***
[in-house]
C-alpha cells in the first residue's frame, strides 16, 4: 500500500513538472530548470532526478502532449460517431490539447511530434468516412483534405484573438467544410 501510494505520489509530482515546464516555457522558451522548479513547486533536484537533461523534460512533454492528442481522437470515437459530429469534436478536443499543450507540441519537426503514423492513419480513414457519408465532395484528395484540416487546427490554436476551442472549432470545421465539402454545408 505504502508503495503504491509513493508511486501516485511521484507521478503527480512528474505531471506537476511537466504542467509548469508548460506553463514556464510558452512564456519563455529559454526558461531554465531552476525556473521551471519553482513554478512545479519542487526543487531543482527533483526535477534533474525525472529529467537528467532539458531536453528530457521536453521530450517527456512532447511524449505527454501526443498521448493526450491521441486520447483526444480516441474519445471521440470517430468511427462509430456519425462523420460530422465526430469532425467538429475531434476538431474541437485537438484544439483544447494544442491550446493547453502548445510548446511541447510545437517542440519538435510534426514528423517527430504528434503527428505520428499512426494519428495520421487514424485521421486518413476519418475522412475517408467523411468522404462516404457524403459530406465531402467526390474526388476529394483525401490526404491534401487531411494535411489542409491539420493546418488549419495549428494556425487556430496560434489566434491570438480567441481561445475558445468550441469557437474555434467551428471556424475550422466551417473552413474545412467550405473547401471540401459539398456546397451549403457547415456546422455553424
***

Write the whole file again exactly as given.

[in-house]
C-alpha cells in the first residue's frame, strides 16, 4: 500500500513538472530548470532526478502532449460517431490539447511530434468516412483534405484573438467544410 501510494505520489509530482515546464516555457522558451522548479513547486533536484537533461523534460512533454492528442481522437470515437459530429469534436478536443499543450507540441519537426503514423492513419480513414457519408465532395484528395484540416487546427490554436476551442472549432470545421465539402454545408 505504502508503495503504491509513493508511486501516485511521484507521478503527480512528474505531471506537476511537466504542467509548469508548460506553463514556464510558452512564456519563455529559454526558461531554465531552476525556473521551471519553482513554478512545479519542487526543487531543482527533483526535477534533474525525472529529467537528467532539458531536453528530457521536453521530450517527456512532447511524449505527454501526443498521448493526450491521441486520447483526444480516441474519445471521440470517430468511427462509430456519425462523420460530422465526430469532425467538429475531434476538431474541437485537438484544439483544447494544442491550446493547453502548445510548446511541447510545437517542440519538435510534426514528423517527430504528434503527428505520428499512426494519428495520421487514424485521421486518413476519418475522412475517408467523411468522404462516404457524403459530406465531402467526390474526388476529394483525401490526404491534401487531411494535411489542409491539420493546418488549419495549428494556425487556430496560434489566434491570438480567441481561445475558445468550441469557437474555434467551428471556424475550422466551417473552413474545412467550405473547401471540401459539398456546397451549403457547415456546422455553424